An overview of Foreign Investment into China
The Ministry of Commerce presents a clear picture with a press conference introducing foreign direct investment (FDI) into China.
First of all, China is on track for a big shift. Very soon, Chinese companies will be investing more money overseas than foreign companies bring to the mainland. In the first 10 months in 2013, China nabbed $97 billion, up 5.8 percent. Meanwhile, outbound investment reached $69.5 billion, growing at a much more rapid 20 percent. “The trend for Chinese companies going abroad has just started,” said Zhang Yuliang, chairman of Greenland, a real estate developer, in a recent interview.
Who’s investing in China? The biggest surge is from the European Union, totaling $6.4 billion January through October, a 22.3 percent increase. U.S. companies, too, increased investment by 12.4 percent to reach $3 billion. And Japanese enterprises invested in $6.5 billion, slightly more than the EU sum, a 6.3 percent rise. The largest amount came from Hong Kong due to its historical link to Mainland; that totaled $63.5 billion (about two third of overall investment), an increase of 10.5 percent.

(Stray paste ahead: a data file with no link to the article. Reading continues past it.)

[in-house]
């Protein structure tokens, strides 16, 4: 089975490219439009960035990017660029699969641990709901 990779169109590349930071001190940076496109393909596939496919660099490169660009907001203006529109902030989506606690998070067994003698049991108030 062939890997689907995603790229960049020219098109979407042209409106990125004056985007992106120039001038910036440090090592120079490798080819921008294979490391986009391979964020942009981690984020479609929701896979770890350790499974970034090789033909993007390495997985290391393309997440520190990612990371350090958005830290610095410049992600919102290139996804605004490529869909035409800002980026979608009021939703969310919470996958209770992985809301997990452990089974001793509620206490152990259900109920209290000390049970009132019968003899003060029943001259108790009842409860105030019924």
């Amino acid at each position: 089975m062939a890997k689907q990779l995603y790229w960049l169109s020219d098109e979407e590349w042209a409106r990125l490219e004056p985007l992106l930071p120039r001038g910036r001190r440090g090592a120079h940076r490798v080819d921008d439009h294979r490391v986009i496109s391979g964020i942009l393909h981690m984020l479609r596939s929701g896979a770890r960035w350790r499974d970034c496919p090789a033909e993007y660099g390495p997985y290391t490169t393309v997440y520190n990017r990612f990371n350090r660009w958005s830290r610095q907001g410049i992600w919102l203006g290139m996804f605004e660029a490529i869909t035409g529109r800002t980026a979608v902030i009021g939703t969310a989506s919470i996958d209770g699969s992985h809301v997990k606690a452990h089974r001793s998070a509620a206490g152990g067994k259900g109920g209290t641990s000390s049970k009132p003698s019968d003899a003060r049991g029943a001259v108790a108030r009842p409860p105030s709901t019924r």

China’s service industries were the biggest draw for foreign investment, pulling in $50 billion, up about 14 percent in the first 10 months. That’s good news, with Beijing aiming to lift the proportion of its economy made up of the tertiary sector from today’s 45 percent to 47 percent by 2015.
Not surprising, given rapidly rising labor and other costs, investment in manufacturing fell by 5.2 percent, to $38 billion, making up just over two-fifths of the total. Investment in agriculture, animal husbandry, and fishery businesses dropped by 2.6 percent, to $1.4 billion.
Eastern China continues to bring in the most investment, $81.4 billion in the first 10 months, up 6.0 percent, or about 84 percent of the total. That compares to $8.6 billion in the central part of the country, up 9.9 percent, making up 8.8 percent of total investment.
Meanwhile, western China, home to the Muslim region of Xinjiang, didn’t fare well—bad news for Chinese authorities who count on economic development to reduce ethnic tensions. Foreign investment of $7.1 billion was down 1.1 percent and amounted to only 7.3 percent of the total. Nine assailants and two auxiliary police officers were killed in an attack on a police station in Kashgar prefecture, Xinjiang, on Nov. 16, according to Xinhua News Agency.